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Furthermore, contrary to popular belief, bullying occurs more frequently on school grounds than on the way to and from school.
Students who are chronic victims of bullying experience more physical and psychological problems than their peers who are not harassed by other children It is not only victims who are at risk for short- and long-term problems; bullies also are at increased risk for negative outcomes. Hazler, "Bullying: Perceptions of adolescent victims in Midwestern USA," School Psychology International 13:5-16,1992.
One researcher found that those elementary students who were bullies attended school less frequently and were more likely to drop out than other students.
Recent research in the United States and abroad has documented that bullying is a common and potentially damaging form of violence among children.
Not only does bullying harm both its intended victims and the perpetrators, it also may affect the climate of schools and, indirectly, the ability of all students to learn to the best of their abilities.
Inspired by the suicides of several severely victimized children, Norway supported the development and implementation of a comprehensive program to address bullying among children in school.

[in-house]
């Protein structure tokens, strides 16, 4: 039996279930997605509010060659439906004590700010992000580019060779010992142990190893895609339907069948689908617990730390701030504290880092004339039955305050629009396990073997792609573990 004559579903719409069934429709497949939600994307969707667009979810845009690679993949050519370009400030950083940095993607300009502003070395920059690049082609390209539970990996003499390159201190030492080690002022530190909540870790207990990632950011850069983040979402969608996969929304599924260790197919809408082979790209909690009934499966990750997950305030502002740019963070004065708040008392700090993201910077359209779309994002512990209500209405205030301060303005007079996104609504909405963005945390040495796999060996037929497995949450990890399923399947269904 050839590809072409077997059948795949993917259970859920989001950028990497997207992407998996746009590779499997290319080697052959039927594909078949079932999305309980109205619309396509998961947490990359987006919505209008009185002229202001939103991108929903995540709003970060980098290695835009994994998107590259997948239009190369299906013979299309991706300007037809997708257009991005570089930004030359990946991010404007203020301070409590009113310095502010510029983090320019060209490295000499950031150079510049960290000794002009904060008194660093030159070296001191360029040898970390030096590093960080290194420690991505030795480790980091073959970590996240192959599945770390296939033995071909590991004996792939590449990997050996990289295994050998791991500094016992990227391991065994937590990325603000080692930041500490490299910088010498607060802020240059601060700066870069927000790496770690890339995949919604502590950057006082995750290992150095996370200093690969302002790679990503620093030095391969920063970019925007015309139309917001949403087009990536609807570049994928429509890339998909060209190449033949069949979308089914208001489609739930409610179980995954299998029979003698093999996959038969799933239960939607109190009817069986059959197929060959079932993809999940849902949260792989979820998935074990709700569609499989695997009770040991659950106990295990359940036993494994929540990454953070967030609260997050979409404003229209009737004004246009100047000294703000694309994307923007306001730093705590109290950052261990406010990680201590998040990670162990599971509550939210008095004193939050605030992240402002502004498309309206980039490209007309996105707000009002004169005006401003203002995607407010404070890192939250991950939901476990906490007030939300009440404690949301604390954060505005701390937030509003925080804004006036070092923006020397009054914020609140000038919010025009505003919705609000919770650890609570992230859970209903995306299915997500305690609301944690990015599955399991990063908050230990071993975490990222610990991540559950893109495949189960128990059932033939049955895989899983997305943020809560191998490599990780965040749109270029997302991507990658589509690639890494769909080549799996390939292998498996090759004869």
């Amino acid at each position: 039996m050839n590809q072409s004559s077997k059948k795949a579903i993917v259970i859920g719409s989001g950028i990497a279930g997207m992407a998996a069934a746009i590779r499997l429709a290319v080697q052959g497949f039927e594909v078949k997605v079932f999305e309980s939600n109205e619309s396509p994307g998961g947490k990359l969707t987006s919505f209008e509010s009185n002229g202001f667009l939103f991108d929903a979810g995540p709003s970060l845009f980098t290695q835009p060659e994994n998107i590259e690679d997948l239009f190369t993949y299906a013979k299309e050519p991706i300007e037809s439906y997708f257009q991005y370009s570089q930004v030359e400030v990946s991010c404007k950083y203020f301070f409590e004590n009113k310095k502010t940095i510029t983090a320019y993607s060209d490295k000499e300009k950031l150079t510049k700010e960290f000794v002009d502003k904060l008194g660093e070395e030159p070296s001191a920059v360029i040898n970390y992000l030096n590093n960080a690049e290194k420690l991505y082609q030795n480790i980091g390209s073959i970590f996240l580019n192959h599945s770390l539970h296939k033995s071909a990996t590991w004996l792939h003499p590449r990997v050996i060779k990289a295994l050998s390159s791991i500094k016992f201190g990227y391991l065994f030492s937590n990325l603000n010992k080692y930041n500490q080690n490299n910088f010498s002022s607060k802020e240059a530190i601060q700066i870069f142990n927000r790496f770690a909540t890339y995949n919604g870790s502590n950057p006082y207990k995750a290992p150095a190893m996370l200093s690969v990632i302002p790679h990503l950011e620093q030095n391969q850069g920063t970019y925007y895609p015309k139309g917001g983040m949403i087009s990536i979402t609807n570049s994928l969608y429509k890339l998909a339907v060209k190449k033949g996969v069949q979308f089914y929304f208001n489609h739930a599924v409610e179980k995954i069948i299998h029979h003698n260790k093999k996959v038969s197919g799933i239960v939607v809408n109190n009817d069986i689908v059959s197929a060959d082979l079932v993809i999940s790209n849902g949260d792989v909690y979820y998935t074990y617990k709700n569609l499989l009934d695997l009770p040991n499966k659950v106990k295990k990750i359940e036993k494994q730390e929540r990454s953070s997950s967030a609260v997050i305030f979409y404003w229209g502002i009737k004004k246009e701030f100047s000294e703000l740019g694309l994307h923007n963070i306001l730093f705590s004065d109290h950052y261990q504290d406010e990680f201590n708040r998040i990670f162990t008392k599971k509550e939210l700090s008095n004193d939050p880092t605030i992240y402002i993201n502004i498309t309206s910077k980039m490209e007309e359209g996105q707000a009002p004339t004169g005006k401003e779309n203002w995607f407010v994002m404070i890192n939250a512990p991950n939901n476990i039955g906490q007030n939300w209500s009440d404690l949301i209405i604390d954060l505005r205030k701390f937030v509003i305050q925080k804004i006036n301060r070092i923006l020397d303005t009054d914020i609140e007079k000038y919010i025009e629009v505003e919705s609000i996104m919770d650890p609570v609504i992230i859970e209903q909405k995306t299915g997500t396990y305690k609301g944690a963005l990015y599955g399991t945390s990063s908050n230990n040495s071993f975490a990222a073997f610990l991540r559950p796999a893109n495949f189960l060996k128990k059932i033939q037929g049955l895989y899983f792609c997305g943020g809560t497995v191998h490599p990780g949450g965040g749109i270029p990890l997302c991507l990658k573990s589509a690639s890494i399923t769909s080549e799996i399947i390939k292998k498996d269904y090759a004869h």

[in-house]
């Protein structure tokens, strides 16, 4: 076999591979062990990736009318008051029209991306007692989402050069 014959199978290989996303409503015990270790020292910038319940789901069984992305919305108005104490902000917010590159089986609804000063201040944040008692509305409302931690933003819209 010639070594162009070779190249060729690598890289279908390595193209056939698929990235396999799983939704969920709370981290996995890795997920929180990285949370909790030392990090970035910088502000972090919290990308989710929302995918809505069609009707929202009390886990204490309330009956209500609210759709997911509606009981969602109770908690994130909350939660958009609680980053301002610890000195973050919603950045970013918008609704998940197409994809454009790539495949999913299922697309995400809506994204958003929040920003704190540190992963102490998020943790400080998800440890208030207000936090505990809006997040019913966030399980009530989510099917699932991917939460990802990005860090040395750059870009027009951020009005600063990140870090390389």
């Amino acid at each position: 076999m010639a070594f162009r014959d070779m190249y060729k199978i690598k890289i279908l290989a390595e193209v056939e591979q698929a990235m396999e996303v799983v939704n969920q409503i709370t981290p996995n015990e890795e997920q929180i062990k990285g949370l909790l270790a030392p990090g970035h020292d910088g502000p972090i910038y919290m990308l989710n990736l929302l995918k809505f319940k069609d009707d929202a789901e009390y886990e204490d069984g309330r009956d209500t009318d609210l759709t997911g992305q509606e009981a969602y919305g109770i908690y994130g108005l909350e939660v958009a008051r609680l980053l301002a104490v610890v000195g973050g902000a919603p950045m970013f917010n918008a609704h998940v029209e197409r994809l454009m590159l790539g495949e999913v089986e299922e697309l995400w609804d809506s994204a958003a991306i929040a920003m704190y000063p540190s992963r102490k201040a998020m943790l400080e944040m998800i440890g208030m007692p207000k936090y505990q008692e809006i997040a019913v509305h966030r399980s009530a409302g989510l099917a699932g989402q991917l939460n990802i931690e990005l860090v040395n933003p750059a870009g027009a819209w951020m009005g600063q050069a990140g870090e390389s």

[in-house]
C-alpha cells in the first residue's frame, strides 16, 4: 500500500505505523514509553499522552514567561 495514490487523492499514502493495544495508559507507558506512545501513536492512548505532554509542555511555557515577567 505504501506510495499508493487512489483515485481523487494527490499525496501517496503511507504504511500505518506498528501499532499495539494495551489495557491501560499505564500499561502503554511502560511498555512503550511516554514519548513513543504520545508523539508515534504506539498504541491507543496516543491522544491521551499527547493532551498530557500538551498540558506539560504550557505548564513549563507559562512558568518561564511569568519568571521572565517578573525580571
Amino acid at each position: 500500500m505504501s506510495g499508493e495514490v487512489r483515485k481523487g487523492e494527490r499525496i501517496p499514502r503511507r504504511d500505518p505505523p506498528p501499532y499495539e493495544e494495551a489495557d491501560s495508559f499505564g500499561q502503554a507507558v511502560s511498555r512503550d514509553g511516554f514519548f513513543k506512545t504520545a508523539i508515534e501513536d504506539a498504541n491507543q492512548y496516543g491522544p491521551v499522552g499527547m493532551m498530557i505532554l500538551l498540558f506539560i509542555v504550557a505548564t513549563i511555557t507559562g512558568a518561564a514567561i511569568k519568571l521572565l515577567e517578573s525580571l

The program involved interventions at multiple levels: Schoolwide interventions. Moreover, the link between bullying and later delinquent and criminal behavior cannot be ignored. Asher, "Peer relations and later personal adjustment: Are low accepted children at risk? Although studies of comprehensive antibullying programs are scarce in the United States, evaluation data from other countries suggest that adopting a comprehensive approach to reduce bullying at school can change students' behaviors and attitudes, reduce other antisocial behaviors, and increase teachers' willingness to intervene. Bullying among children is understood as repeated, negative acts committed by one or more children against another. These negative acts may be physical or verbal in nature -- for example, hitting or kicking, teasing or taunting -- or they may involve indirect actions such as manipulating friendships or purposely excluding other children from activities. Second, the nature of bullying does not necessarily lend itself to the same interventions that may effectively reduce other types of conflict among children. Robinson, "Association of common health symptoms with bullying in primary school children," British Medical Journal 3-19, 1996. Because it involves harassment by powerful children against children with less power (rather than a conflict between peers of relatively equal status), common conflict resolution strategies such as mediation may not be effective. Approximately one in five children admitted that they had bullied another child with some regularity in the previous 3 months. These figures are consistent with estimates of several other researchers. Within 2 years of implementation, both boys' and girls' self-reports indicated that bullying had decreased by half. These changes in behavior were more pronounced the longer the program was in effect. Olweus, "Victimization by peers: Antecedents and long-term outcomes," in Social Withdrawal, Inhibitions, and Shyness, edited by K.